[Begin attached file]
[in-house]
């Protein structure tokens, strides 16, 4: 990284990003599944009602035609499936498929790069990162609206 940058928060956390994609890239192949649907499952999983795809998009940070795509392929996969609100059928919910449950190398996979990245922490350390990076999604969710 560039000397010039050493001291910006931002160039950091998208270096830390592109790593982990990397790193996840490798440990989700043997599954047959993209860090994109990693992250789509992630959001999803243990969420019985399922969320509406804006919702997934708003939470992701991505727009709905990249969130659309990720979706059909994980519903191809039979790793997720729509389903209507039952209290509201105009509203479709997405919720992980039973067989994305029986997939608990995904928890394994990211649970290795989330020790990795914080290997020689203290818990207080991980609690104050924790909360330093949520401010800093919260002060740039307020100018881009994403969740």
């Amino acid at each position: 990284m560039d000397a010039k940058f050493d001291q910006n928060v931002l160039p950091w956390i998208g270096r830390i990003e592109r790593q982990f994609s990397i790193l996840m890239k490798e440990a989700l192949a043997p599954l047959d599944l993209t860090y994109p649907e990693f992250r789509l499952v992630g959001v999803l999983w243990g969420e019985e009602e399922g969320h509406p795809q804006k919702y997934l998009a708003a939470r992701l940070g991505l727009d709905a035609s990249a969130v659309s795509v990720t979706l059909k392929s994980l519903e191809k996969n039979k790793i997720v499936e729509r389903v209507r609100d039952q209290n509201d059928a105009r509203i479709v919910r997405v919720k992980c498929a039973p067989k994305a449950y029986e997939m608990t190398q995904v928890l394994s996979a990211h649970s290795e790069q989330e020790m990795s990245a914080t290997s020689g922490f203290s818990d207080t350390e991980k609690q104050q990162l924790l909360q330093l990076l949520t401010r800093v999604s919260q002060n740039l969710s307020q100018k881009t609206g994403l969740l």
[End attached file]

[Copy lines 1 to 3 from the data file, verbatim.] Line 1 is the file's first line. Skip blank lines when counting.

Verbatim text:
[in-house]
């Protein structure tokens, strides 16, 4: 990284990003599944009602035609499936498929790069990162609206 940058928060956390994609890239192949649907499952999983795809998009940070795509392929996969609100059928919910449950190398996979990245922490350390990076999604969710 560039000397010039050493001291910006931002160039950091998208270096830390592109790593982990990397790193996840490798440990989700043997599954047959993209860090994109990693992250789509992630959001999803243990969420019985399922969320509406804006919702997934708003939470992701991505727009709905990249969130659309990720979706059909994980519903191809039979790793997720729509389903209507039952209290509201105009509203479709997405919720992980039973067989994305029986997939608990995904928890394994990211649970290795989330020790990795914080290997020689203290818990207080991980609690104050924790909360330093949520401010800093919260002060740039307020100018881009994403969740």
């Amino acid at each position: 990284m560039d000397a010039k940058f050493d001291q910006n928060v931002l160039p950091w956390i998208g270096r830390i990003e592109r790593q982990f994609s990397i790193l996840m890239k490798e440990a989700l192949a043997p599954l047959d599944l993209t860090y994109p649907e990693f992250r789509l499952v992630g959001v999803l999983w243990g969420e019985e009602e399922g969320h509406p795809q804006k919702y997934l998009a708003a939470r992701l940070g991505l727009d709905a035609s990249a969130v659309s795509v990720t979706l059909k392929s994980l519903e191809k996969n039979k790793i997720v499936e729509r389903v209507r609100d039952q209290n509201d059928a105009r509203i479709v919910r997405v919720k992980c498929a039973p067989k994305a449950y029986e997939m608990t190398q995904v928890l394994s996979a990211h649970s290795e790069q989330e020790m990795s990245a914080t290997s020689g922490f203290s818990d207080t350390e991980k609690q104050q990162l924790l909360q330093l990076l949520t401010r800093v999604s919260q002060n740039l969710s307020q100018k881009t609206g994403l969740l």